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Grading the Flyers’ call-ups and debuts

Grades for all!

New Jersey Devils v Philadelphia Flyers Photo by Len Redkoles/NHLI via Getty Images

We’re bringing this to a close, folks! Over the last little bit, we broke down the performances of the Flyers players by position and handed out some grades, but we haven’t gotten to everyone just yet. The Flyers had a handful of prospects who either made their debuts this season or were called up from the Phantoms, and don’t really fit neatly into any of our earlier categories of “guy who played a role in one distinct section of the lineup for a significant period of time.” And we’d hate to see any of them left out, so we’re here to hand out some grades for them and talk about, well, why it matters. Let’s get into it!

All stats via Natural Stat Trick.

David Kase

1 GP, 0 P, 41.95 CF%, .69 xGF%

Grade: C-

We’ve got the smallest of samples here, as we dip into Kase’s one (1) game played this season. The numbers for that game are pretty poor, and those are what they are, but it’s also true that Kase brought some positive flashes—he’s strong on the forecheck with good speed and energy, and that’s part of his game that’s already looked to translate to the NHL level. A mixed bag of a single game, but we can still take some positives from it.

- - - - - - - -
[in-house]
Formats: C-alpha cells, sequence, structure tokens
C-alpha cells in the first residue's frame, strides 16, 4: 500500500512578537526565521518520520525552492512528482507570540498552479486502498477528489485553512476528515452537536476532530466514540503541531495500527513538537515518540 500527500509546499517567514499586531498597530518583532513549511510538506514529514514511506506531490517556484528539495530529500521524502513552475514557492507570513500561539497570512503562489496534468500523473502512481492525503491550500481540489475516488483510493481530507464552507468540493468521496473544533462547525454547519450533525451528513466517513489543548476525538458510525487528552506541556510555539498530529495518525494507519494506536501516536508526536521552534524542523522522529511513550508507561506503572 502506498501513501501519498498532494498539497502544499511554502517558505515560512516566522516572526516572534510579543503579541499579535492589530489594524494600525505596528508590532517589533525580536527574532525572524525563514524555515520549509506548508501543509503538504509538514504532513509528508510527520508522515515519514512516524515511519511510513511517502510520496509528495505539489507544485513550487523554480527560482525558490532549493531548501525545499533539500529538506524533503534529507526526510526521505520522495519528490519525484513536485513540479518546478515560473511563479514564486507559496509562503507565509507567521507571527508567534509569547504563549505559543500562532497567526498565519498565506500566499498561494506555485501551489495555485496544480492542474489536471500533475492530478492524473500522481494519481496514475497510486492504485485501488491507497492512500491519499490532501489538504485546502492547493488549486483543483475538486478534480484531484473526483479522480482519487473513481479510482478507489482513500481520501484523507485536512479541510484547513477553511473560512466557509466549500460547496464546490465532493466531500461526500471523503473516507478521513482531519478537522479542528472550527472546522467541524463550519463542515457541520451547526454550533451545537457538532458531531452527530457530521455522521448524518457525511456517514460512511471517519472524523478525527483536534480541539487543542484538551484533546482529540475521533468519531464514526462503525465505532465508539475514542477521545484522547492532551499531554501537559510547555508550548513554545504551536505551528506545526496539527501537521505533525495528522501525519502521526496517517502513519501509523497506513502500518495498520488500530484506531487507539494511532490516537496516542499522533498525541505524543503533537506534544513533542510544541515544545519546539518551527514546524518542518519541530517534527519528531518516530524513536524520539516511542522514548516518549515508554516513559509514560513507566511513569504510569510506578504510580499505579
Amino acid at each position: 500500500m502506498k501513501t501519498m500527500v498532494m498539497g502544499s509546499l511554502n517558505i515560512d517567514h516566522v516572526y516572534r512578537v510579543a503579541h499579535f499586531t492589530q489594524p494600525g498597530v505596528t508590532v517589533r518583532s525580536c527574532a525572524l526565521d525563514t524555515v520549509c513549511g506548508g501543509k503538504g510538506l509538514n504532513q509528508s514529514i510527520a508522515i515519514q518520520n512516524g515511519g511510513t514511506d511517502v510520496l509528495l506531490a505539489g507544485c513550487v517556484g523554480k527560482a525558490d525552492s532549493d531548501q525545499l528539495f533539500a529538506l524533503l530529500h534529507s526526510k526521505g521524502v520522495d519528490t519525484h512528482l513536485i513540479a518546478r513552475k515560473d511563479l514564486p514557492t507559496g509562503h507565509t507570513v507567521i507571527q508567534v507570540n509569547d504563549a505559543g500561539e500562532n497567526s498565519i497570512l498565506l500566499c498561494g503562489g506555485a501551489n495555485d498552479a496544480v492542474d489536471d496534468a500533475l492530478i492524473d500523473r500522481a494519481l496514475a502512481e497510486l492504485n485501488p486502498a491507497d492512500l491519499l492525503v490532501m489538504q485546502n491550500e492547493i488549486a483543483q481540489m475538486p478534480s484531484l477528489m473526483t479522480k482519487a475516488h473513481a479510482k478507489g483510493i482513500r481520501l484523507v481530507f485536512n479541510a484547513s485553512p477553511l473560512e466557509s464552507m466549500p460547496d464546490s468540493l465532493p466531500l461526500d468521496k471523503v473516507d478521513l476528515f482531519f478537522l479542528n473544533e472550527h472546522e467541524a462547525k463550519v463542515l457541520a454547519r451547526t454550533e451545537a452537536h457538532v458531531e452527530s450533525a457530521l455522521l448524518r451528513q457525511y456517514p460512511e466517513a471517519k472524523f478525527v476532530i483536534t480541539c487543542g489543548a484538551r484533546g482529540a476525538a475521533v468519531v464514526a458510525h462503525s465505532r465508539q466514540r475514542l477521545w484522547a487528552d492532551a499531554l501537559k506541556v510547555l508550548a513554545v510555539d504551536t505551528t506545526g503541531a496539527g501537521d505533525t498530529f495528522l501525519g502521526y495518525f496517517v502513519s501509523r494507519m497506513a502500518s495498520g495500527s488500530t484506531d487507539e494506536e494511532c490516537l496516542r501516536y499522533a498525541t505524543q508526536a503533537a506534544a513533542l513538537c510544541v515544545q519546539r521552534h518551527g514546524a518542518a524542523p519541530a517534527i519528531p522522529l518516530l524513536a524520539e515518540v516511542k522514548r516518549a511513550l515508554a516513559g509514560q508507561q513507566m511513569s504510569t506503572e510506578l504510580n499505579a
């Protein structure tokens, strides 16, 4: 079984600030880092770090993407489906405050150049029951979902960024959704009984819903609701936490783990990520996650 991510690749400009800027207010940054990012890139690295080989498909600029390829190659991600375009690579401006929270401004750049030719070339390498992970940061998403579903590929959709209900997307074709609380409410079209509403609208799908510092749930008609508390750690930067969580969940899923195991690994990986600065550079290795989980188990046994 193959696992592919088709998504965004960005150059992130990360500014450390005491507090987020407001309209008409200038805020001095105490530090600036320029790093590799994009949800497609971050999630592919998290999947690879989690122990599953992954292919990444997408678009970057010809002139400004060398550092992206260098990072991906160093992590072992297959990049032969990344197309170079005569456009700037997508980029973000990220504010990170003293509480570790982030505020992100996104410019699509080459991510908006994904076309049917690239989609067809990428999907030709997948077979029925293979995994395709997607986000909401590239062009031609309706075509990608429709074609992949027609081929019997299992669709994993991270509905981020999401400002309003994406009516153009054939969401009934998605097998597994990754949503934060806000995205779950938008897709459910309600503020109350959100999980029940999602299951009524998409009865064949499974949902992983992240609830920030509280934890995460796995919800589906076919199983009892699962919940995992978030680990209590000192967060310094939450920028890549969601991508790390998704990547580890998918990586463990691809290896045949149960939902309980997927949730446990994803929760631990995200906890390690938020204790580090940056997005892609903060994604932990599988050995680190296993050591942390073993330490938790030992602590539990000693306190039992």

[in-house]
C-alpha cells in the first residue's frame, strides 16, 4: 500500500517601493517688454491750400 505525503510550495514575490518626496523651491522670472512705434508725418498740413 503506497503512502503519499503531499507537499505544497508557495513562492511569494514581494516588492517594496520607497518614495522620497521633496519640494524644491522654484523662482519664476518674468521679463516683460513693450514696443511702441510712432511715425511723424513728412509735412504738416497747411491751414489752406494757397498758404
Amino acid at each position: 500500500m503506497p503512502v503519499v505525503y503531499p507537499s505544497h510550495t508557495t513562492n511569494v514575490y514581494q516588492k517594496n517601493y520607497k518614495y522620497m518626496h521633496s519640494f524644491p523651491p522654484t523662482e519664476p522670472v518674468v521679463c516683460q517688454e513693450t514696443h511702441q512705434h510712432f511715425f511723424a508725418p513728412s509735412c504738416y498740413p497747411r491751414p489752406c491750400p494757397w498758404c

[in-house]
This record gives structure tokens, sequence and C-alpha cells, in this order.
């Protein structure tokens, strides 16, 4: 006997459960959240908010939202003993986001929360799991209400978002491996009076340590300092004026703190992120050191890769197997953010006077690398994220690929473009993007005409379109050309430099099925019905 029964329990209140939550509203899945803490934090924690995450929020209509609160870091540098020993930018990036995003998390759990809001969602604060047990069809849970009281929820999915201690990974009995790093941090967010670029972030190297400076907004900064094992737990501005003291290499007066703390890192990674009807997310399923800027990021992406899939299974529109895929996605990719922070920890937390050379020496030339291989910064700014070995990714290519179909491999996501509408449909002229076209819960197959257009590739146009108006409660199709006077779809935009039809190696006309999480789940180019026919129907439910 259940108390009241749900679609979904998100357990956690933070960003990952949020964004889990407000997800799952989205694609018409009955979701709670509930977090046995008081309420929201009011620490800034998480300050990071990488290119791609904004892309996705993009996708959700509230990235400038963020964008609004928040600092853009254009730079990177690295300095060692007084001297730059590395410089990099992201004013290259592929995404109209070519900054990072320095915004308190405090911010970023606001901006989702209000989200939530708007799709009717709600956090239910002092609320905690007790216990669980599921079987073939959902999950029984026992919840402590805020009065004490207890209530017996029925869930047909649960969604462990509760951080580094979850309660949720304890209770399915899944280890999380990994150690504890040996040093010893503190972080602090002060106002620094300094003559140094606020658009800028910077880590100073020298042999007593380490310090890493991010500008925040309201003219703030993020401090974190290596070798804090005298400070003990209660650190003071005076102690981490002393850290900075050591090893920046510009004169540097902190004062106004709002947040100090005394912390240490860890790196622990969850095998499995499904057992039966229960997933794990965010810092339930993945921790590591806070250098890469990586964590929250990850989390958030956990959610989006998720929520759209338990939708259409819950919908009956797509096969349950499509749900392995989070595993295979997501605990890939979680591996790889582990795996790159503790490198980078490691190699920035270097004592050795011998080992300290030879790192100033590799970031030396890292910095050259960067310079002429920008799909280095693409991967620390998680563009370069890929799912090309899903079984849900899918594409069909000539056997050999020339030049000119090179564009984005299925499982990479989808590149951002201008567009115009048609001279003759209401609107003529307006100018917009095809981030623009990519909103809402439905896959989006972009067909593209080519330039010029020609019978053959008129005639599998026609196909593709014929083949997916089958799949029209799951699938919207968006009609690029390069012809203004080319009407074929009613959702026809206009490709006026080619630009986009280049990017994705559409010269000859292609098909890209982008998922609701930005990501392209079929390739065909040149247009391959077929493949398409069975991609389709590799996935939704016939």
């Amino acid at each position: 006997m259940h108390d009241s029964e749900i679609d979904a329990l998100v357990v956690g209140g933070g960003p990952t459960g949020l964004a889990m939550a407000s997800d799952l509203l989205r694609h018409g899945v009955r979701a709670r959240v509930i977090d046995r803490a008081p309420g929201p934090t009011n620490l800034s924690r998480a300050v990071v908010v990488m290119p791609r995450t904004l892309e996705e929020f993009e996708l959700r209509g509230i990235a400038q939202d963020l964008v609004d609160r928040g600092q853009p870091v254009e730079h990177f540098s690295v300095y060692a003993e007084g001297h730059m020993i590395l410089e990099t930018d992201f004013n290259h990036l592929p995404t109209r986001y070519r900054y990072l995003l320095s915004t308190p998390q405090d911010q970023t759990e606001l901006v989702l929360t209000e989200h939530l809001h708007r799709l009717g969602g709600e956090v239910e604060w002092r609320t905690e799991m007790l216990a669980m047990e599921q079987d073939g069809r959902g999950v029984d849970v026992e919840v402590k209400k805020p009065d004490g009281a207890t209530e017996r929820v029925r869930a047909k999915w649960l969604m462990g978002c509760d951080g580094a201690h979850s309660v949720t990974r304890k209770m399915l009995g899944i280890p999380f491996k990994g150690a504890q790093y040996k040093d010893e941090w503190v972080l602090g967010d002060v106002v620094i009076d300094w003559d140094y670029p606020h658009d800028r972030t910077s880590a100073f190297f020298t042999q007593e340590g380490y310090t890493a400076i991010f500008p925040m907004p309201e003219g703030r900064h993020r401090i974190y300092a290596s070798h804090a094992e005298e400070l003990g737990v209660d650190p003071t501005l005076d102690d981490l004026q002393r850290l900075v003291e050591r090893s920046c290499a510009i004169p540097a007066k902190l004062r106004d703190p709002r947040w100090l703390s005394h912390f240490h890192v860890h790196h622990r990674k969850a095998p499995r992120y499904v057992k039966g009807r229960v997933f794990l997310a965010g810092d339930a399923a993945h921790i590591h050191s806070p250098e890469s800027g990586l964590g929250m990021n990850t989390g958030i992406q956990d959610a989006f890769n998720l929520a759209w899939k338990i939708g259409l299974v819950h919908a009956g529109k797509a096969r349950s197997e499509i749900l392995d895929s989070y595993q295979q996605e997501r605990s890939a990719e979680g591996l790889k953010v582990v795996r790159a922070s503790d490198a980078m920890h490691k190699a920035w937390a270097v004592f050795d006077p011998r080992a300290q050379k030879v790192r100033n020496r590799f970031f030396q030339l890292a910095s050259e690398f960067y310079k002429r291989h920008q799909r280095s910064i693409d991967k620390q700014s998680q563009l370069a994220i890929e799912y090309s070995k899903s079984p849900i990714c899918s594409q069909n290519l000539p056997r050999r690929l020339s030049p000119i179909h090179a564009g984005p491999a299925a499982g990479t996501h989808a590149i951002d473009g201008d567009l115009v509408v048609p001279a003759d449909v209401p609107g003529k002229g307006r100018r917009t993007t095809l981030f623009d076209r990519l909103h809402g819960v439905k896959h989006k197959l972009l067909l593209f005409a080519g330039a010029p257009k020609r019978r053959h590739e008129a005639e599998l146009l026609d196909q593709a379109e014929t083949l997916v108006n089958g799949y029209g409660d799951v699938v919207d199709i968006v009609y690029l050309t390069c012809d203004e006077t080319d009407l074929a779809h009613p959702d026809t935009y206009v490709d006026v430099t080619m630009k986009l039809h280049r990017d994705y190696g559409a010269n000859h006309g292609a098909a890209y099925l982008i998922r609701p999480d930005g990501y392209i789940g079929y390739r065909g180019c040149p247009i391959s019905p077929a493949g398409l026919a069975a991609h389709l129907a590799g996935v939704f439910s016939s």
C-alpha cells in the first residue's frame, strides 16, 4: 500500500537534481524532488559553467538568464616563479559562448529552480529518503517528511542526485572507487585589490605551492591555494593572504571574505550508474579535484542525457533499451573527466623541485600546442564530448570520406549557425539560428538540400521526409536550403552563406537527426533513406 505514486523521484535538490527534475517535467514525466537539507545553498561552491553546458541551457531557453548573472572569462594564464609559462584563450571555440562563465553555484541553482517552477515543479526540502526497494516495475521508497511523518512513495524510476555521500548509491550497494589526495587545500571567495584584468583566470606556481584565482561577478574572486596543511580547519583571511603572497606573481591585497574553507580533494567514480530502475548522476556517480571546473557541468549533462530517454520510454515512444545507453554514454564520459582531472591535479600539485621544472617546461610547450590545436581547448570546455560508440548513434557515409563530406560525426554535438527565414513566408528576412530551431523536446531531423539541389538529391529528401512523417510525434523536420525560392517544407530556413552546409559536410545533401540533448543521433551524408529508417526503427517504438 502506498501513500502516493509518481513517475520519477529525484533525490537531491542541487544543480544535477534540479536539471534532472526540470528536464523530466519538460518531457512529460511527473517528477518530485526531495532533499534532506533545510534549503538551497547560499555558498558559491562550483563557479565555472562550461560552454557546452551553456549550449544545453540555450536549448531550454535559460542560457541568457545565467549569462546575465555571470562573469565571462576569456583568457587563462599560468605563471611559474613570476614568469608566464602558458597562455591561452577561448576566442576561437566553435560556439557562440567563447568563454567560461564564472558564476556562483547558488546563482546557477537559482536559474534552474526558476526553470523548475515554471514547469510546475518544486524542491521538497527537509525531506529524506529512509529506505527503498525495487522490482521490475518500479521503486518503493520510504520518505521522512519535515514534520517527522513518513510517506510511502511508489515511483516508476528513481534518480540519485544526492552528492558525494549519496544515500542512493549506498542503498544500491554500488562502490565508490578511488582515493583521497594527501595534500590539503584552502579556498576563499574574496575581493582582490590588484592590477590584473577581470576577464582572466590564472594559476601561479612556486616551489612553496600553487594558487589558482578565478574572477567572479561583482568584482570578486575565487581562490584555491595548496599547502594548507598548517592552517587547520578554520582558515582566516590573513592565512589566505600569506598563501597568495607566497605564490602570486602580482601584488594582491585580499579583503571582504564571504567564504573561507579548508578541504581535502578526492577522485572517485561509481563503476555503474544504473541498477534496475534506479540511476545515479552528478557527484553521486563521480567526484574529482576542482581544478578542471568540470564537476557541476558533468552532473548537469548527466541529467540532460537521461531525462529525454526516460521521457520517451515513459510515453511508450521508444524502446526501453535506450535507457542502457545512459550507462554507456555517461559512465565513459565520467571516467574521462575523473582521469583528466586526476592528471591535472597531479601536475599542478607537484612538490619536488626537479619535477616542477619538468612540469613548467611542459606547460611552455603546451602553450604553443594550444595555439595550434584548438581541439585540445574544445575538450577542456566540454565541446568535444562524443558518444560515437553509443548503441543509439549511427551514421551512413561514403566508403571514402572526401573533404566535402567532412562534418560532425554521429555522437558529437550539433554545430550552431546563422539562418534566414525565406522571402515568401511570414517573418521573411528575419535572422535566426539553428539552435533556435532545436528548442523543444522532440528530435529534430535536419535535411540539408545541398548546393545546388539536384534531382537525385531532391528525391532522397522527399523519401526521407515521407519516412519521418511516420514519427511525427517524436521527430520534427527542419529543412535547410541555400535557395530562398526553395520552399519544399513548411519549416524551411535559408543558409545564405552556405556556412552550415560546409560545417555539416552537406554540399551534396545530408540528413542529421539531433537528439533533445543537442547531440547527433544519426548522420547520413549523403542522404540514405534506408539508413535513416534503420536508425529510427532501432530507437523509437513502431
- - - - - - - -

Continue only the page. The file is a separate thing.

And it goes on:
Egor Zamula

2 GP, 0 P, 53.09 CF%, 54.69 xGF%

Grade: B

Zamula had a particularly difficult task of making the jump to the NHL level, joining a defense corps that’s been a bit of a disaster for most of the season, when the season was all but over and the team was struggling mightily. All that said, Zamula took the opportunity in stride and overall had a solid debut. He didn’t bring a ton of flash—but did still provide some really nice passing plays—and he still has some work to do to get fully to NHL readiness (between size and strength and some risk management areas), but at the same time, he didn’t really look out of place, and had a quietly very solid pair of games before being sent back to Lehigh Valley.

Morgan Frost

2 GP, 0 P, 53.48 CF%, 51.61 xGF%

Grade: B

There’s really no other way to put it—it was a really rough season for Frost*. When Sean Couturier went down with injury, he had a chance to make an impression and carve out a more permanent position for himself in the lineup, and he had one game, and then suffered a season ending shoulder injury early in the second. Frost isn’t entirely new to the NHL level, so him looking solid and comfortable in his first full game wasn’t much of a surprise, and perhaps makes it feel even worse that he wasn’t able to keep that momentum rolling, and us given a chance to see what he can really do.